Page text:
The rules surrounding the operation of CPOs and how land can be taken were changed by the Housing and Planning Act 2016 and accompanying regulations, which was implemented in part during 2016 and part 2017.

As soon as a CPO has been made the acquiring authority needs to serve a notice on each and every ‘qualifying person,’ detailing the nature and extent of the Order. Obvious qualifying persons are owners, tenants and other occupiers of affected land, but also less obviously anyone who has rights attaching to that land, or if the value of their own (neighbouring) land would be adversely affected (blight) may qualify. The acquiring authority will then seek to take possession of the land typically either by way of a notice to treat/entry or a General Vesting Declaration (GVD), or sometimes in response to a Blight Notice; where one claims their interest in land is so adversely affected by the CPO that although their land is not the subject of the CPO itself, they should be compensated and their land also taken.

The main difference in the procedures is that a notice to treat specifies a date when the acquiring authority will take possession of the land (it must give 28 days notice) but it does not transfer ownership of the land. A GVD however vests title to the land as well as giving possession, so it is the preferred method in most cases; here at least 2 months notice must be given.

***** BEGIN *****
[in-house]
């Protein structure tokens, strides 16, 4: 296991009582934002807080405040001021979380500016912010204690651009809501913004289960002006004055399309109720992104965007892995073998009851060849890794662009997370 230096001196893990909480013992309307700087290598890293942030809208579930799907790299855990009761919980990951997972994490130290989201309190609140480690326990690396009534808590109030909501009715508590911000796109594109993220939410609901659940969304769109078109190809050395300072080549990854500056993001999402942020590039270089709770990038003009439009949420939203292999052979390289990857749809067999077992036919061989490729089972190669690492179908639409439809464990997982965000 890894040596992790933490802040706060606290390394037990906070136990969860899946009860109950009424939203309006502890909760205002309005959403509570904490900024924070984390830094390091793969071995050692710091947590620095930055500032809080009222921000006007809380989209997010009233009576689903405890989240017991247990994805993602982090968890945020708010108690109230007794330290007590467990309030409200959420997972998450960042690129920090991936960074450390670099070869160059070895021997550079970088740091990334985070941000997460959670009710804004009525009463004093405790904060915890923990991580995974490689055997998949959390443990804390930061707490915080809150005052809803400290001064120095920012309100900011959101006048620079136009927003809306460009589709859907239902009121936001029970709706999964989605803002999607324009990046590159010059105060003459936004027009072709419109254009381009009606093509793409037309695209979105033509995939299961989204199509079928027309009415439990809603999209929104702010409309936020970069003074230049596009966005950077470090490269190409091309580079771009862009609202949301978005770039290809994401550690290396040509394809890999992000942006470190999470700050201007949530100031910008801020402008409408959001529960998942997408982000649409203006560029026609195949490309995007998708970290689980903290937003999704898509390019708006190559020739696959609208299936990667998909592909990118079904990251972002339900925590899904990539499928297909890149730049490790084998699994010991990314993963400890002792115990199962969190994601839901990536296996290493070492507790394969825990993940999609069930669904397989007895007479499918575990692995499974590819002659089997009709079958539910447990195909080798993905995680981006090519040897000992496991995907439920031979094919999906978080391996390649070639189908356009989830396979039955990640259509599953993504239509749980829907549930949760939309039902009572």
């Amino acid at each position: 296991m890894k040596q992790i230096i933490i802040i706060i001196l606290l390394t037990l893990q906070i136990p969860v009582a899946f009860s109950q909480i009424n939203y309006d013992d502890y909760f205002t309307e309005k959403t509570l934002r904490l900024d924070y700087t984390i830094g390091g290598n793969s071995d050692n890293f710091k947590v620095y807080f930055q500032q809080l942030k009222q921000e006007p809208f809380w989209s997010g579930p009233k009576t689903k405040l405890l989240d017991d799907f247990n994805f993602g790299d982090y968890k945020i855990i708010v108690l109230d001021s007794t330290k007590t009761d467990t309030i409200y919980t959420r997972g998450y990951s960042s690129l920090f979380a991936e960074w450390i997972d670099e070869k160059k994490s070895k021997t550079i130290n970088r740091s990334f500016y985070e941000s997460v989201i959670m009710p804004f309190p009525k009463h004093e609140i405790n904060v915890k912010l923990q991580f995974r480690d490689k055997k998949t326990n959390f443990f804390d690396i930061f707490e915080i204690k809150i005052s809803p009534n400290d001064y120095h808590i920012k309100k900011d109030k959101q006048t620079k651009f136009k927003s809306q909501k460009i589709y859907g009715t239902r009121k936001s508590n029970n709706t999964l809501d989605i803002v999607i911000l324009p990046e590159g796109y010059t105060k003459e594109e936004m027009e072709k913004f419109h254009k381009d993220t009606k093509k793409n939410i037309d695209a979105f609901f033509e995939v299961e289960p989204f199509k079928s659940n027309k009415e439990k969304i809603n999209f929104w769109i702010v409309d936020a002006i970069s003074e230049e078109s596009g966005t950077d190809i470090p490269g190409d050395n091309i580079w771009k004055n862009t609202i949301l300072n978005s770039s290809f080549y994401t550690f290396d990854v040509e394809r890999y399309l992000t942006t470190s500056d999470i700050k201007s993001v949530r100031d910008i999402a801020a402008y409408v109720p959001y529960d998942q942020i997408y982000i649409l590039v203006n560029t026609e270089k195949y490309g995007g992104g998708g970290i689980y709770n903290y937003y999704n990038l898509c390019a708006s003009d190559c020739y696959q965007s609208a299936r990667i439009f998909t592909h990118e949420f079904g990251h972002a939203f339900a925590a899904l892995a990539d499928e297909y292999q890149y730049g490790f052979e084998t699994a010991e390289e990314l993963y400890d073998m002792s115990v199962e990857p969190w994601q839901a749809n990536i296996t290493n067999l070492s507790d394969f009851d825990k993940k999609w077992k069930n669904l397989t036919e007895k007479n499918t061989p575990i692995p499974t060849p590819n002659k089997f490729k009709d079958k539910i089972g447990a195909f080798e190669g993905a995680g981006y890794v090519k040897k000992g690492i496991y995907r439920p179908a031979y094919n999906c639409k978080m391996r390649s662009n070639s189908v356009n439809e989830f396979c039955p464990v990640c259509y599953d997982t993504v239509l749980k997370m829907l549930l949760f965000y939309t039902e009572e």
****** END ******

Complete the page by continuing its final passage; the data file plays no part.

If you are affected you will be able to make a claim for compensation, once your interest in the land affected has been properly valued. The underlying principle in considering payment of compensation is that it should leave one in no better or worse position than before the CPO.

Compensation may extent to disturbance and distress (of your occupation)(also known as ‘home loss payments’) and sums to cover (wholly or partially) professional fees of surveyors and solicitors. Compensation may also be claimed if the CPO or associated construction works reduces the value of your land. Some with otherwise valid interests in land such as tenants at will/ licensees or tenants who are holding over are not entitled to any compensation and their occupation can be terminated. Since the new rules coming into effect on 13 July 2016, it is now possible to claim an advance payment of compensation to allow those affected to put their financial affairs in order if certain rules are followed.

It is important to remember that compulsory purchase only applies to the extent that it is necessary for the acquiring authority’s purposes. So for example, a water authority does not need to buy the freehold in land in order to run a sewer through it where an easement will normally suffice. Thus, CPOs can be used only to acquire an easement.

For an initial consultation with experienced compulsory purchase solicitors, please contact Nigel Maguire, Amy Richardson or Jeanette Dennis.


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